At a glance: Guinea

Health campaign critical to child survival in Guinea

UNICEF Image
© UNICEF Guinea/2009/Baro
A child receives his measles vaccine in Conakry.

By Fatoumata Thiam Diallo

CONAKRY, Guinea, 07 January 2010 - Statistics are showing that the health situation for children in Guinea has been worsening.

With an under-five mortality rate of about one in seven, Guinea ranks among the 20 countries that are statistically most dangerous for children. Ninety out of every 1,000 infants under age one die each year in the country, and about one in every 19 women will die of maternal causes in their lifetime.

An influx of refugees from neighbouring conflicts in recent years has already stretched health resources in Guinea, and now evidence suggests that the overall health situation in the country could be worsening.

In 2007 and 2008, Guinea was polio-free, but, this year, World Health Organization officials have recorded 37 confirmed cases between May and December 2009.  A recent global study on measles also found that while measles cases had dropped significantly in the last decade, a resurgence in countries like Guinea is likely if immunization efforts are not sustained.

Partnerships for children’s needs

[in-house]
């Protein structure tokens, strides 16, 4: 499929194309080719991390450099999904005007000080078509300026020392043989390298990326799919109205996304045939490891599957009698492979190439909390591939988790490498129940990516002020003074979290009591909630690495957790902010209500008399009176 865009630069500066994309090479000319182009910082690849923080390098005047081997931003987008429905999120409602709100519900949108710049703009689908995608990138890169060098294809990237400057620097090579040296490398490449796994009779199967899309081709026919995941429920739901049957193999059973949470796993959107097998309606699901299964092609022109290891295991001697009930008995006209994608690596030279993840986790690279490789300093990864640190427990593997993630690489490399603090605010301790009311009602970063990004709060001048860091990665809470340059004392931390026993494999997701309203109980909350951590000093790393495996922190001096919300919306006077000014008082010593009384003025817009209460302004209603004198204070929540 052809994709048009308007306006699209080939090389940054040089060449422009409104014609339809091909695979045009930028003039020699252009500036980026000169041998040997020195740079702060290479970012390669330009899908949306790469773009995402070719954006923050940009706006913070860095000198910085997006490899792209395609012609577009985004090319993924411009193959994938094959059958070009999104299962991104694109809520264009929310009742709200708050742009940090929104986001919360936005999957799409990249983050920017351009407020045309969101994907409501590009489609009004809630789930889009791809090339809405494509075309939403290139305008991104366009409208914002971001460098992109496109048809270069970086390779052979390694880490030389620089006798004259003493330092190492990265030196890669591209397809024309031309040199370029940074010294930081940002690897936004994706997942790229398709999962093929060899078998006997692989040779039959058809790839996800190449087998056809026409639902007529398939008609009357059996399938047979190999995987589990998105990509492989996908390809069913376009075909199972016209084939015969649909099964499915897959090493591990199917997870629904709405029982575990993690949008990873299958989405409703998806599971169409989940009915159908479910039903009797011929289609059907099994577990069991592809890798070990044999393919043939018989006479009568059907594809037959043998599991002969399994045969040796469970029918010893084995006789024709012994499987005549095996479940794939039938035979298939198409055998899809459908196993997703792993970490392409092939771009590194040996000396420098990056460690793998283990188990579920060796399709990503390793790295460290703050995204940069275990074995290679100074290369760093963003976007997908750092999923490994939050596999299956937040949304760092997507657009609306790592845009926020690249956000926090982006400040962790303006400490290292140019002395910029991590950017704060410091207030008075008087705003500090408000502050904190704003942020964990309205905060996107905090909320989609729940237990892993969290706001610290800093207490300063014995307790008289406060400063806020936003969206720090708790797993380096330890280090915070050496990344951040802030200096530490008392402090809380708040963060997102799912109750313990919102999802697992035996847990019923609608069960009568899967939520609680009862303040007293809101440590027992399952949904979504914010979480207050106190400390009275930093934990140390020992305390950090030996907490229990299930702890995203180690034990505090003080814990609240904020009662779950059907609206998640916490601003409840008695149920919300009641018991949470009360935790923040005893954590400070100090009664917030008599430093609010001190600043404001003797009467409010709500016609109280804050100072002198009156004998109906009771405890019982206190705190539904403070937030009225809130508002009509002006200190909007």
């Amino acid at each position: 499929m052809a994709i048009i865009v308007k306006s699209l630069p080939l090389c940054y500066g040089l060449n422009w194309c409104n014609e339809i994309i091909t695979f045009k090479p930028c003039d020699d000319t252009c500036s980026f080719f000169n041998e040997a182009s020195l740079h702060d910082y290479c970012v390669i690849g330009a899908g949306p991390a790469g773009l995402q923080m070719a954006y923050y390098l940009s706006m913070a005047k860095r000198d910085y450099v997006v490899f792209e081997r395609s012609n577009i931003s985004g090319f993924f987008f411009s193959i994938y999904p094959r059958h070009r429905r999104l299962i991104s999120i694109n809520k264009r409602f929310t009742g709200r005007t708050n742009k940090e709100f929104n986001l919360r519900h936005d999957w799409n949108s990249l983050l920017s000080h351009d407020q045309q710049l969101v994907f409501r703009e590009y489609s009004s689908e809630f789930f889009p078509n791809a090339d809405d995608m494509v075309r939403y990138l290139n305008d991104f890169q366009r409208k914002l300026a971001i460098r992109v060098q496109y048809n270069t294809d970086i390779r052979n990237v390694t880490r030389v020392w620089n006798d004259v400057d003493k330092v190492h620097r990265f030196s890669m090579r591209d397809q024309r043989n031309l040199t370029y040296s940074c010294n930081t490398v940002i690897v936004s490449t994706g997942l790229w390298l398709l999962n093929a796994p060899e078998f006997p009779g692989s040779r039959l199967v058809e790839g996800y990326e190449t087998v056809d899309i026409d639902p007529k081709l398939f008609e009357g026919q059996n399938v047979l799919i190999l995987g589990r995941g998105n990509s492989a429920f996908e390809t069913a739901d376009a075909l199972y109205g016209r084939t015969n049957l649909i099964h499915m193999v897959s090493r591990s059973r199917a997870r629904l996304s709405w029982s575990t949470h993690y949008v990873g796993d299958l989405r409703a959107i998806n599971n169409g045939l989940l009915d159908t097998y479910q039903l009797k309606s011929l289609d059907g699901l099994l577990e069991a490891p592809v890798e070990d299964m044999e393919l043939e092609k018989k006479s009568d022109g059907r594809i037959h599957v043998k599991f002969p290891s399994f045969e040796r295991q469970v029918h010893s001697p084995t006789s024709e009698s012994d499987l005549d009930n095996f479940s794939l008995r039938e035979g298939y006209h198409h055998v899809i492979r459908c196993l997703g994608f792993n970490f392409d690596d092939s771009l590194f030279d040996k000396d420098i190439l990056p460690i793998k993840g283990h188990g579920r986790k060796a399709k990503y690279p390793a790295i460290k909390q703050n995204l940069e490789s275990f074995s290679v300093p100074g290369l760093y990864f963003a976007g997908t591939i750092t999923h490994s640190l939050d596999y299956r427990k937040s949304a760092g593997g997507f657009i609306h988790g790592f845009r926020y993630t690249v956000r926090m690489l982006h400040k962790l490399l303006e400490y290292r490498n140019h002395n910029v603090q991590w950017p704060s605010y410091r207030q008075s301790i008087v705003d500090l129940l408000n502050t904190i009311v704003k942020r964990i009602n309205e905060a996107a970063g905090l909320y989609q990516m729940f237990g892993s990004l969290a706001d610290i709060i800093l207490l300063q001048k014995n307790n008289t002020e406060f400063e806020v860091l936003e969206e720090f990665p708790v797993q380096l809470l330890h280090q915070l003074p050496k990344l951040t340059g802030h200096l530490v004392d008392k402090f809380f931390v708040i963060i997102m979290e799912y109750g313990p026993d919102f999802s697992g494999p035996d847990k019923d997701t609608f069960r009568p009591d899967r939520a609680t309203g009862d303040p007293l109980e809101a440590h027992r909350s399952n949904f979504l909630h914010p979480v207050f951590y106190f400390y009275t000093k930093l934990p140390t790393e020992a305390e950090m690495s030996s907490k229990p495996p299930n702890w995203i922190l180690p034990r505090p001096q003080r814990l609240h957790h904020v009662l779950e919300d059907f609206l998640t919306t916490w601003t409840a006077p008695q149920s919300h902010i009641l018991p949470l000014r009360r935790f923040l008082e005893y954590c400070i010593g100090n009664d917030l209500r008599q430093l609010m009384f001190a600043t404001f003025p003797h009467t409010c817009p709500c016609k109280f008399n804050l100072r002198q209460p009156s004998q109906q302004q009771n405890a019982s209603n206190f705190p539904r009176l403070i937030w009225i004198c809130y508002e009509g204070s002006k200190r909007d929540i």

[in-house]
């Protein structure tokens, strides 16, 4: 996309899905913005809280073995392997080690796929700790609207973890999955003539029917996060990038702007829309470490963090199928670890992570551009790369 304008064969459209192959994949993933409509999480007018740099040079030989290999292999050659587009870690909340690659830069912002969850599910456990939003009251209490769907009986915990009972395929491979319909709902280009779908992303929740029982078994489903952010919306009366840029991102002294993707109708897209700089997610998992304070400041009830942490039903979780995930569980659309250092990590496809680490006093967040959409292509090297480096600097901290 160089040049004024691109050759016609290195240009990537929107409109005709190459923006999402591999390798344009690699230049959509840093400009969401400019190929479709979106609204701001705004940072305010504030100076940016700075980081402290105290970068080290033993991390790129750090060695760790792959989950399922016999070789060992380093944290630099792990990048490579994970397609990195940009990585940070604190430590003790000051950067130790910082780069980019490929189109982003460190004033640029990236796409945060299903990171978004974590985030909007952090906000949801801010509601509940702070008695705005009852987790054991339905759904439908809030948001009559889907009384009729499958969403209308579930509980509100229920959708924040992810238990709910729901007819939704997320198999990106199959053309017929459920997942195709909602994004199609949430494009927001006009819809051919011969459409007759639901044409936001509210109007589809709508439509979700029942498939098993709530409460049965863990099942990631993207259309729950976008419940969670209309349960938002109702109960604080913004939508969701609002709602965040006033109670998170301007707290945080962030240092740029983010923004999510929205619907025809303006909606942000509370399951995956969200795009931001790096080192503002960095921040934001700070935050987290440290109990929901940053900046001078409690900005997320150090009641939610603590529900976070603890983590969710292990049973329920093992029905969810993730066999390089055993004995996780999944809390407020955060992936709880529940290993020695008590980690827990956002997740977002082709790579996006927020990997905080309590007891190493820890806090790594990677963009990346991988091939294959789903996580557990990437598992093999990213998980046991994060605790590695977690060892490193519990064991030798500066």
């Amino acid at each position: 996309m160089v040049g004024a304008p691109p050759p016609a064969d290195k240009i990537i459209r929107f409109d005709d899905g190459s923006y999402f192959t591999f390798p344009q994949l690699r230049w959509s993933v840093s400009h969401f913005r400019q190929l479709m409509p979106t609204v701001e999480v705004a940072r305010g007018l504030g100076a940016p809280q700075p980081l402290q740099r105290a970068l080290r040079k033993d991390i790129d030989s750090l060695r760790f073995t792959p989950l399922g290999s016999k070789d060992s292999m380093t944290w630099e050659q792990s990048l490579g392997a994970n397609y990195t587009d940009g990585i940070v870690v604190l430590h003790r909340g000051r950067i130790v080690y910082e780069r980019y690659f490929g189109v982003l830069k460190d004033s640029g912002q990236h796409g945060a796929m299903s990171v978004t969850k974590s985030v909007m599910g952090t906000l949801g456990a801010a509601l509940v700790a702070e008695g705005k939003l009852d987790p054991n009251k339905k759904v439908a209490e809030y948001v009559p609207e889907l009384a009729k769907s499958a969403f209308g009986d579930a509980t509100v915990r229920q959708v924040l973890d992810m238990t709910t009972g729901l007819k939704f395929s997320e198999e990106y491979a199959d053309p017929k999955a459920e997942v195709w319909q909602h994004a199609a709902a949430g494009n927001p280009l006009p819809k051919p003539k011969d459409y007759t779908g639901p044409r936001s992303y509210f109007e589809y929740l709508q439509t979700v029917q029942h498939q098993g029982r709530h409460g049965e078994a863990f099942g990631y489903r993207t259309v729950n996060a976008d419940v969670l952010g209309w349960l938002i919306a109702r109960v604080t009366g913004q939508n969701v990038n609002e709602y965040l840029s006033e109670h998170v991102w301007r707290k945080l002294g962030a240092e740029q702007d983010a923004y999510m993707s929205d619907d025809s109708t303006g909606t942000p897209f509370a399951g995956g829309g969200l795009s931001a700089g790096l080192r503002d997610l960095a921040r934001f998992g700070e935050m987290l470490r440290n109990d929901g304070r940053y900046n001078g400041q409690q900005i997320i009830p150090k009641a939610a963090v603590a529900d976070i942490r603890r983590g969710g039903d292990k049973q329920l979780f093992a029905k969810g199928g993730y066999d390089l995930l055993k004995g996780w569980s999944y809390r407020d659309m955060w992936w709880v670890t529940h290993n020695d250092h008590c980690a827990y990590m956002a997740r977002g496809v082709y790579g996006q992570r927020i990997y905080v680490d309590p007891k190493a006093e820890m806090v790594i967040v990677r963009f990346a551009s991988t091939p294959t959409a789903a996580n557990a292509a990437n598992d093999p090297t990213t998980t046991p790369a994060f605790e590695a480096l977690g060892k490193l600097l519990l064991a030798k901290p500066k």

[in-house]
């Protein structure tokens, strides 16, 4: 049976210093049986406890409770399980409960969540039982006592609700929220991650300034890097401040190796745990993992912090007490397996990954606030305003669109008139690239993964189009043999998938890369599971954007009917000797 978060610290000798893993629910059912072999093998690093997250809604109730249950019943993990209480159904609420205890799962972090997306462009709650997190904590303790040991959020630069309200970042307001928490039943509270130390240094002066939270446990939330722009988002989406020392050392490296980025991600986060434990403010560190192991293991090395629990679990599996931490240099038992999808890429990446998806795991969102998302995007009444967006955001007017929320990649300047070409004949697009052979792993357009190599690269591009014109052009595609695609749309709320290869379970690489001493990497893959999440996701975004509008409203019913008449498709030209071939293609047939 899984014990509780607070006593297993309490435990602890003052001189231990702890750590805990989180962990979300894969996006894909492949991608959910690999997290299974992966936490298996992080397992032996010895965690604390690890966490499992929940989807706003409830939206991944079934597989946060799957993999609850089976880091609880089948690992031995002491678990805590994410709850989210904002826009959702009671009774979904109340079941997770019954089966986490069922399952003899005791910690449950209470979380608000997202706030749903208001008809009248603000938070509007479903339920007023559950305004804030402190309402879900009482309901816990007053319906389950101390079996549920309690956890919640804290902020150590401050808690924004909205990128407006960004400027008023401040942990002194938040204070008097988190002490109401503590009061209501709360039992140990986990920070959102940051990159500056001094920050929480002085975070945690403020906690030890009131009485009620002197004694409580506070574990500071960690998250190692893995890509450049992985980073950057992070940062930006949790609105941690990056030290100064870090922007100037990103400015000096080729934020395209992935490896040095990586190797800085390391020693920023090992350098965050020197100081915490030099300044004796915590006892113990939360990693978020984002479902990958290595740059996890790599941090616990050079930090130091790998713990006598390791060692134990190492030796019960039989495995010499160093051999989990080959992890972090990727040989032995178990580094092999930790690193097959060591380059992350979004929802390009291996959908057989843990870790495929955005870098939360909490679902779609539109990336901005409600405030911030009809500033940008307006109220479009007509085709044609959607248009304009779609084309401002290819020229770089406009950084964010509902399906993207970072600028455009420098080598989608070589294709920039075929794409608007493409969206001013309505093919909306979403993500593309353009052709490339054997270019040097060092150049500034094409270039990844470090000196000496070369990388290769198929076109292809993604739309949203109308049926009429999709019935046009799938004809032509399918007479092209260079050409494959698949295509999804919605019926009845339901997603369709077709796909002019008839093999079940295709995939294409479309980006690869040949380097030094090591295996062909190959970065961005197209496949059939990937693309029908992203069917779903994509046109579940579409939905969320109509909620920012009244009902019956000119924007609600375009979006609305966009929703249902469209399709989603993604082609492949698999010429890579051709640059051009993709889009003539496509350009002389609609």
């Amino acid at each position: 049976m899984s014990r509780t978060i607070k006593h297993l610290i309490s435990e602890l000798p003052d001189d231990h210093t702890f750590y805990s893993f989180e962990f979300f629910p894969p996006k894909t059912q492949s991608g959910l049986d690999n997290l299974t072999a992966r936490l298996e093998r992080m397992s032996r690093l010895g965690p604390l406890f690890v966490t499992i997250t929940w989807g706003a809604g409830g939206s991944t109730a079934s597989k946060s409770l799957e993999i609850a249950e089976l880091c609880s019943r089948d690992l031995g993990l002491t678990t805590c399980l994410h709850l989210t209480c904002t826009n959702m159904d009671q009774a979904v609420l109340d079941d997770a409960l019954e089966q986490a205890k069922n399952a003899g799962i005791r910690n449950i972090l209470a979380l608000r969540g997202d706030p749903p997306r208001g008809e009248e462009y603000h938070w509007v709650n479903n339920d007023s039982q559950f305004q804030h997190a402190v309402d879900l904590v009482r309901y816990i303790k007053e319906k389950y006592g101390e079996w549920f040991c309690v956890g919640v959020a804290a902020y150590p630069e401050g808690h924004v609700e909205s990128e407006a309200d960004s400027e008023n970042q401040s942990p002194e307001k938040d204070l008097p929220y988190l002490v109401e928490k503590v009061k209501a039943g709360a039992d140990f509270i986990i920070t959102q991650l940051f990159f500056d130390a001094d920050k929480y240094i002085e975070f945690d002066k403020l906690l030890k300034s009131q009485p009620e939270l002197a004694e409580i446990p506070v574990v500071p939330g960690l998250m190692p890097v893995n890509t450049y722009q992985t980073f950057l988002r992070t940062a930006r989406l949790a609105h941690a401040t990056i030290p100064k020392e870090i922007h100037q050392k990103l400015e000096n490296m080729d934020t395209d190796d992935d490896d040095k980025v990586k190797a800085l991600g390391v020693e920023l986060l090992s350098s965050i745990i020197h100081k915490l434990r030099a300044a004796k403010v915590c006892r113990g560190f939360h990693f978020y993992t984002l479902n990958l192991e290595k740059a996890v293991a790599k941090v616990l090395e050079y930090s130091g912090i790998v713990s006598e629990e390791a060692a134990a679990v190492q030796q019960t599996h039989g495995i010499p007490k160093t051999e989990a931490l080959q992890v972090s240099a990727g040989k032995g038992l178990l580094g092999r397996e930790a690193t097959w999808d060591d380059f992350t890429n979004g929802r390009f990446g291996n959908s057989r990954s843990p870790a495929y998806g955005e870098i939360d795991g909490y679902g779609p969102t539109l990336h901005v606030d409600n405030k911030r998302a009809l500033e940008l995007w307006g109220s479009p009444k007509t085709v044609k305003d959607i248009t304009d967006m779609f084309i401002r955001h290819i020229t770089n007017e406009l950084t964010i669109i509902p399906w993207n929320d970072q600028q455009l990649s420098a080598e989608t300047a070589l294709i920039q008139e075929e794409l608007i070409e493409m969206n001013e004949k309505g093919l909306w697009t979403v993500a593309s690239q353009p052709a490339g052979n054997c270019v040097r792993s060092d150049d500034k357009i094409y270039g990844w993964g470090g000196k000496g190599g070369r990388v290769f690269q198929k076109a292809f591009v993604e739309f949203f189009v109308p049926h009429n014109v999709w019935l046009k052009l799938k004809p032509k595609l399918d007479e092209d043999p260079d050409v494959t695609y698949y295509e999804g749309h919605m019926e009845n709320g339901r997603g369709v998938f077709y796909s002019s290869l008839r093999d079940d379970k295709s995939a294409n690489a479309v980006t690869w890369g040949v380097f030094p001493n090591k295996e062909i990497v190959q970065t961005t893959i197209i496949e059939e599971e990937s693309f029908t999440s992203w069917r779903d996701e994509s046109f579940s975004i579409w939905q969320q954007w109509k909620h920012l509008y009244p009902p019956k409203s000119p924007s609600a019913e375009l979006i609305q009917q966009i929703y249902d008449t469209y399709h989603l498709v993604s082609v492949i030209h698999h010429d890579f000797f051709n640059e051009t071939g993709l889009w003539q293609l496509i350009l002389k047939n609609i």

Recently, an Integrated Health Campaign was launched in Guinea. It was the first campaign that combined distribution of insecticide-treated mosquito nets with immunization against measles, distribution of vitamin A and de-worming to children under five years of age. Post partum women (0-2 months following the birth of the baby) were also given Vitamin A.

UNICEF Image
© UNICEF Guinea/2009/Baro
Parents wait on line for the vaccination at the Matam Health Centre in Conakry.

Many government officials gathered at the launching ceremony of the campaign, including the Prime Minister, the Ministers of Health and Decentralization, and UNICEF Representative in Guinea Julien Harneis. The celebration was held at the Matam health centre in Conakry.

The campaign targeted more than two million children under five years of age. Its aim was to help stop the spread of measles and reduce a severe malaria crisis for children. As for polio, the Government and its partners are multiplying efforts to stop the spread of the virus.

Carrying out the campaign

For about two weeks, a vaccination jingle played on all private and rural radio stations and on national television. The song was filled with messages inviting the population to bring any children under age five to health centres and other vaccination points.

Roughly 3,000 flyers, 1,200 aprons, 16,000 T-shirts, and 100 billboards were made, and around 1,500 social mobilizers and traditional communicators went throughout the community to inform people about the campaign and to explain how to use the mosquito nets.


 

 

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